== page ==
September 15, 2016
Mark Kingma and his farming operation were selected to host a stop on the Purdue University Farm Management Tour near DeMotte, Ind., in 2016. Kingma is an accomplished no-tiller, but the selection wasn’t based on what he does in the field only. How he's managed his farm over time played a big part in the selection process, officials noted.
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KEYS TO SUCCESS: Mark Kingma (left) talks about what it takes to be successful in farming during a panel discussion.
Kingma has no-tilled for over 30 years. Many of his soils are sandy, and about two-thirds of his farm is irrigated. No-till works well with his soil types, he notes. Over the past several years he has begun incorporating cover crops into his no-till system to help build soil health at an even faster pace.
“We’ve been able to increase organic matter on our lighter soils about 1 percentage point every 10 years since we switched primarily to no-till,” Kingma says. The increase in organic matter translates into healthier soil and, when the weather cooperates, generally higher yields.
He’s even intensifying efforts to improve soil health by hosting cover crop plots on his farm. His goal is to find out which cover crops work best in his operation.
Still, during the tour, when Michael Langemeier, Purdue Extension ag economist and associate director of the Center for Commercial Agriculture, asked Kingma to name the keys to success in his farming operation to date, he didn’t talk about nitrogen application decisions or which cover crops he uses.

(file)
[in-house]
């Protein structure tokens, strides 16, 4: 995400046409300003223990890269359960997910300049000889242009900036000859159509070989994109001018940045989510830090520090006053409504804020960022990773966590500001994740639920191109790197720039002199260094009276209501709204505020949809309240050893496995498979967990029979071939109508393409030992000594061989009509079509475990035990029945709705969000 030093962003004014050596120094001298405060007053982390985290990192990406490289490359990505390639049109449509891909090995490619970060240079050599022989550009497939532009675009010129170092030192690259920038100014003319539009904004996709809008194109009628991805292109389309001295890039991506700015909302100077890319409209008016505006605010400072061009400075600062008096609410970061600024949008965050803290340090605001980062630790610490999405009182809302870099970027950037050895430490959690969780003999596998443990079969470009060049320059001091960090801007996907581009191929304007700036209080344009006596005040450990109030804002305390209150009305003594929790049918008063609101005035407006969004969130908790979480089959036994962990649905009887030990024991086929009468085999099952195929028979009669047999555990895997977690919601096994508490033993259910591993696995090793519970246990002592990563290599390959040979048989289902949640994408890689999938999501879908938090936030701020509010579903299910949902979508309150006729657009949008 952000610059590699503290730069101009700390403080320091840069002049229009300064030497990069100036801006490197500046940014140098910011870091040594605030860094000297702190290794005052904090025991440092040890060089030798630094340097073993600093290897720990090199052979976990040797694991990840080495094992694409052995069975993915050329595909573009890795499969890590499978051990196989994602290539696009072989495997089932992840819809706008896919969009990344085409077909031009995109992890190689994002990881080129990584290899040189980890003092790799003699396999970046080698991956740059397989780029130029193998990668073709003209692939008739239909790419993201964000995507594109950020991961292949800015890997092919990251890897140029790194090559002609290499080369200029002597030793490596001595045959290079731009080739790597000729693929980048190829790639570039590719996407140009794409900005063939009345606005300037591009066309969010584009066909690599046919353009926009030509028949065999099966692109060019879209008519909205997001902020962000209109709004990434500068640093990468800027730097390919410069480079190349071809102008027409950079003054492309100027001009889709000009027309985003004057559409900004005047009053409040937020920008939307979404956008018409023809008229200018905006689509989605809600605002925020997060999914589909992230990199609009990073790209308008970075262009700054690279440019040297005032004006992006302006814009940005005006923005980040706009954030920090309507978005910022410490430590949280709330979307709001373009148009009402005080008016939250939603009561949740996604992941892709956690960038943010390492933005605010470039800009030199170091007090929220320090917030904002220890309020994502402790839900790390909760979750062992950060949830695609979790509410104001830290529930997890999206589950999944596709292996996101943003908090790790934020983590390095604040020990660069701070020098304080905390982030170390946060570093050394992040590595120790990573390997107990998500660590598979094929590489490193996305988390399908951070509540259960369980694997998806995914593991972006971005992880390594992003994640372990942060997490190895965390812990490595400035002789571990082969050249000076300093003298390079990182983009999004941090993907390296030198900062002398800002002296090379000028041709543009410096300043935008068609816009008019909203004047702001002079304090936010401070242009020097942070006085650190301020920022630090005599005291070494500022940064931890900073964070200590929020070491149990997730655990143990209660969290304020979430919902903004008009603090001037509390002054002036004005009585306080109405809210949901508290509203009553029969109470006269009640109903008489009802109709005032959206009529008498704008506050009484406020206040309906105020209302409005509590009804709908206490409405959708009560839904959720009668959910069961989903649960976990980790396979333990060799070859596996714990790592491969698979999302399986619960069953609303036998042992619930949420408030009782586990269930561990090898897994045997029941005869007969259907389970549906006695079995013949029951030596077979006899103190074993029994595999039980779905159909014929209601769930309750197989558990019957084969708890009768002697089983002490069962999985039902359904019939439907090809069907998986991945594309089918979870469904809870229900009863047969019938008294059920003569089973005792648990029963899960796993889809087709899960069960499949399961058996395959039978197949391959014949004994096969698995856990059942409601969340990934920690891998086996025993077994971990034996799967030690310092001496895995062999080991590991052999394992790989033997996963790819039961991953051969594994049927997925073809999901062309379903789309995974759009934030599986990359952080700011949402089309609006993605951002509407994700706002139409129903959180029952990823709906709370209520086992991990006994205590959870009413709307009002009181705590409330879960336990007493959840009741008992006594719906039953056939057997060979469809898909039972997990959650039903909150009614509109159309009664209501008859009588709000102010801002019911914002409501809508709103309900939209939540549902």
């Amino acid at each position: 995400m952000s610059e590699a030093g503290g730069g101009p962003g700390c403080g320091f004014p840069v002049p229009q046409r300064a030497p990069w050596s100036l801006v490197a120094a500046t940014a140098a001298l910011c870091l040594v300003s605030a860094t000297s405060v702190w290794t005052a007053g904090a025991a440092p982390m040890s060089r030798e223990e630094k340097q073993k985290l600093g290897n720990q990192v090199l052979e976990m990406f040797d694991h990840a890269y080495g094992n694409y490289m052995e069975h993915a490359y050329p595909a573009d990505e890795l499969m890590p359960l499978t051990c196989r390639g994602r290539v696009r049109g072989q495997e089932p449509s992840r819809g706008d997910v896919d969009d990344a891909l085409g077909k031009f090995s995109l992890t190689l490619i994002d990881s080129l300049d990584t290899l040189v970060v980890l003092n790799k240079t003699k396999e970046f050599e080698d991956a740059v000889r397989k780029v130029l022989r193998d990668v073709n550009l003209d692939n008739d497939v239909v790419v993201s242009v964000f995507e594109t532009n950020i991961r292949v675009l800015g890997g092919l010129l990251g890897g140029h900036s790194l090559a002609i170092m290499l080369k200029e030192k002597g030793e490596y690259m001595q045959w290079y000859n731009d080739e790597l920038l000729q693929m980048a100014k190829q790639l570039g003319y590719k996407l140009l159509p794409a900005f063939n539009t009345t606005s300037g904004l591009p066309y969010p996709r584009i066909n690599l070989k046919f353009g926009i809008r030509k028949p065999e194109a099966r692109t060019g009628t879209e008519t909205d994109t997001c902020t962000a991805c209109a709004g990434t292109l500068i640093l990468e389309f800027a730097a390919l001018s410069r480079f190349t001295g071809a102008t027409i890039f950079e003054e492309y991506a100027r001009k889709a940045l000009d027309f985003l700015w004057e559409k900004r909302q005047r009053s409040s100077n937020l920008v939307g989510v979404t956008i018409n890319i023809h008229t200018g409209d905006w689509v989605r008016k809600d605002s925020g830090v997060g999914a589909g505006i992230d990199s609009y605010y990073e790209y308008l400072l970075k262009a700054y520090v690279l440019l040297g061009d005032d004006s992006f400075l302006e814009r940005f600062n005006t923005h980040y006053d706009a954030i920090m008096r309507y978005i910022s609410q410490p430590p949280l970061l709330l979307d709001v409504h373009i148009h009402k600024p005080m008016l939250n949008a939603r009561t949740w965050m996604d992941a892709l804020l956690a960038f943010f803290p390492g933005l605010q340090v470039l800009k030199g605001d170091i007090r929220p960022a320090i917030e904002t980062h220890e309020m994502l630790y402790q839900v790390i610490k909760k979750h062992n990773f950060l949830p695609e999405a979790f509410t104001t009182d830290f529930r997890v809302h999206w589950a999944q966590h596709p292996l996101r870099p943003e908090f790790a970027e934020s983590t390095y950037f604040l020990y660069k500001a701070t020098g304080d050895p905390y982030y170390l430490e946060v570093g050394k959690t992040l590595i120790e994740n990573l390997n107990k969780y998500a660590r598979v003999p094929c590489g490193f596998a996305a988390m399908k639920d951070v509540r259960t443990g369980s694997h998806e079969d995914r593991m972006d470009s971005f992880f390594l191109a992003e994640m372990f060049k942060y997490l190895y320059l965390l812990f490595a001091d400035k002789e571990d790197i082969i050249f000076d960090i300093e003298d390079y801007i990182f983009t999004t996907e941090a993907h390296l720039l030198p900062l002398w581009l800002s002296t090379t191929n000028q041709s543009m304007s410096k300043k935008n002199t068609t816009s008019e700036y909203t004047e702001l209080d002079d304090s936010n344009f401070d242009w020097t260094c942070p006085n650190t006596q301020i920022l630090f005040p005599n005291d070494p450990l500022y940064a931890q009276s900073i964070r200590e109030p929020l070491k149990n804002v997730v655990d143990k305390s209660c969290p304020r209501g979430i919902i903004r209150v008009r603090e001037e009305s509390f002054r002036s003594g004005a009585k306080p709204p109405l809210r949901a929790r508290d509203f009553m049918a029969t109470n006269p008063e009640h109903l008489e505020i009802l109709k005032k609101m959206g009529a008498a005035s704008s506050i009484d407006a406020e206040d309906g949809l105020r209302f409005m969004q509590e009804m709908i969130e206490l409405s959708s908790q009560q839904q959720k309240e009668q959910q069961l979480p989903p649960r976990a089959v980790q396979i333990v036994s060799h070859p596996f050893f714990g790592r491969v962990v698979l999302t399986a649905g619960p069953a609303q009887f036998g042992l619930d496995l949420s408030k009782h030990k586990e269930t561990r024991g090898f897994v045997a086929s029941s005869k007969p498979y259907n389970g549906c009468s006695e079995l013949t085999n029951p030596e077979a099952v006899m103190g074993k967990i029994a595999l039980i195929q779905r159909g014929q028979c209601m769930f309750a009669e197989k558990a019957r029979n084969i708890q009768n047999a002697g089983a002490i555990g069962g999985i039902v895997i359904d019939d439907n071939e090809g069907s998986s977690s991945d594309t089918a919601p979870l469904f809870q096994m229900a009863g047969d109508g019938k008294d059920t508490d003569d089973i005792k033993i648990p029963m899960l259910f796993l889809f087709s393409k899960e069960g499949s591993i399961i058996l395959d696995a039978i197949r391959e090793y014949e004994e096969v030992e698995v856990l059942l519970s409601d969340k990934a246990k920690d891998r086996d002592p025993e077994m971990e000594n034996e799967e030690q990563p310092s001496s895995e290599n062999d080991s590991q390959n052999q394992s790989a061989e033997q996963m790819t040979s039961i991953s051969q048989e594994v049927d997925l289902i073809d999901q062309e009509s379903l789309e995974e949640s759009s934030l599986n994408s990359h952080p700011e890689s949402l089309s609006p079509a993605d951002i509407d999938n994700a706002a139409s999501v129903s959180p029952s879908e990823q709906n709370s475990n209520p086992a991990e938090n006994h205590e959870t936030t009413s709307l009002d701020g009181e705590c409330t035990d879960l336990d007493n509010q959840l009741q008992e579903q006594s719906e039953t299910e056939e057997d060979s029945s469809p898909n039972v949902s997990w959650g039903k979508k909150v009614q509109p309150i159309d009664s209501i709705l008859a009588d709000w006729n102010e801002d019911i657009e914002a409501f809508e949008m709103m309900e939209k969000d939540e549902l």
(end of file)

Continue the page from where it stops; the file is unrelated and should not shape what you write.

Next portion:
Instead, Kingma laid out three keys that he believes help him be a successful manager. He farms with his brother-in-law Greg Smith and his nephew Craig Smith. The farm also has other employees.
Here are Kingma's three keys to reaching for success in farming.
1. Even if you are a boss, realize you need to be a good listener. “I try to listen just as much as I talk,” Kingma says. He says this is especially important when interacting with partners and employees on the farm.
2. Find time to attend off-farm events if there is a chance to learn. “I attend meetings when I can,” Kingma says. However, he’s fairly selective about which meetings are worth his time. Many of the meetings he attends are hosted by the local Extension service or Purdue University.
He also attends meetings related to soil conservation and cover crops. Kingma has become acquainted with experts in various fields, including those who can give good advice on how to make cover crops work successfully in a corn-soybean rotation.
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3. Make sure you include time for discussions with key people in the operation. That includes listening to other people’s ideas, Kingma says. He finds that discussions with partners and employees about day-to-day farming topics can be beneficial.
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